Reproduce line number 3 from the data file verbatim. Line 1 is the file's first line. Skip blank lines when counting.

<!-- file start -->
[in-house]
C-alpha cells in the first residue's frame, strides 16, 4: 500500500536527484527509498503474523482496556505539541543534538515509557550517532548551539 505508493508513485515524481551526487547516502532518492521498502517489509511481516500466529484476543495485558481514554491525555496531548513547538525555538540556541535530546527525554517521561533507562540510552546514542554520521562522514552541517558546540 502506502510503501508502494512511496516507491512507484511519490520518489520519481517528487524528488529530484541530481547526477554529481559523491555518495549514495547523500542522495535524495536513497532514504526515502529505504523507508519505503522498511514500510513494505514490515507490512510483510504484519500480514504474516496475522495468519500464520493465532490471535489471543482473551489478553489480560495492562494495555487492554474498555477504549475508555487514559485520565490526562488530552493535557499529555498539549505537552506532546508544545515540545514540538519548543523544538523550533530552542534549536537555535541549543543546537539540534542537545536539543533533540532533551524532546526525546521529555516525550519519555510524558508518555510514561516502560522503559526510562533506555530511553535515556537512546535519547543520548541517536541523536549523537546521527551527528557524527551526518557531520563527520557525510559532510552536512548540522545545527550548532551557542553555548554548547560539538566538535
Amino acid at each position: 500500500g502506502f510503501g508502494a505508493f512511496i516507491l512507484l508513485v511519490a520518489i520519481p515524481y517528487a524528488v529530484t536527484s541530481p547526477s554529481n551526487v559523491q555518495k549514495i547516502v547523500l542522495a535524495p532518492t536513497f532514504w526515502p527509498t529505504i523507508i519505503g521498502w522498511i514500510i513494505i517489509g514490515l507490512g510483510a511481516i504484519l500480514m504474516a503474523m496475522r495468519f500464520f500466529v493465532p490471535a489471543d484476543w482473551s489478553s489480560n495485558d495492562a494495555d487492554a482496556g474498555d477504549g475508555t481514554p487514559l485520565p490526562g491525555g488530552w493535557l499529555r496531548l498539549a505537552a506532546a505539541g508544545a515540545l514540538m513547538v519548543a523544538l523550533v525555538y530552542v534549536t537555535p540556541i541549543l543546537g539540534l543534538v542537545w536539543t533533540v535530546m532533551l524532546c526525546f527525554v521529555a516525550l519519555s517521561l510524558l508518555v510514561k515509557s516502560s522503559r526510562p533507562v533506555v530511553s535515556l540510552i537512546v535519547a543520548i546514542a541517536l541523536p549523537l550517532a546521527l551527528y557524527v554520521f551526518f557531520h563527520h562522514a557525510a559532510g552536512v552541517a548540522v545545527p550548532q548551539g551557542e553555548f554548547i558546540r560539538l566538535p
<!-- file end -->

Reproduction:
Amino acid at each position: 500500500g502506502f510503501g508502494a505508493f512511496i516507491l512507484l508513485v511519490a520518489i520519481p515524481y517528487a524528488v529530484t536527484s541530481p547526477s554529481n551526487v559523491q555518495k549514495i547516502v547523500l542522495a535524495p532518492t536513497f532514504w526515502p527509498t529505504i523507508i519505503g521498502w522498511i514500510i513494505i517489509g514490515l507490512g510483510a511481516i504484519l500480514m504474516a503474523m496475522r495468519f500464520f500466529v493465532p490471535a489471543d484476543w482473551s489478553s489480560n495485558d495492562a494495555d487492554a482496556g474498555d477504549g475508555t481514554p487514559l485520565p490526562g491525555g488530552w493535557l499529555r496531548l498539549a505537552a506532546a505539541g508544545a515540545l514540538m513547538v519548543a523544538l523550533v525555538y530552542v534549536t537555535p540556541i541549543l543546537g539540534l543534538v542537545w536539543t533533540v535530546m532533551l524532546c526525546f527525554v521529555a516525550l519519555s517521561l510524558l508518555v510514561k515509557s516502560s522503559r526510562p533507562v533506555v530511553s535515556l540510552i537512546v535519547a543520548i546514542a541517536l541523536p549523537l550517532a546521527l551527528y557524527v554520521f551526518f557531520h563527520h562522514a557525510a559532510g552536512v552541517a548540522v545545527p550548532q548551539g551557542e553555548f554548547i558546540r560539538l566538535p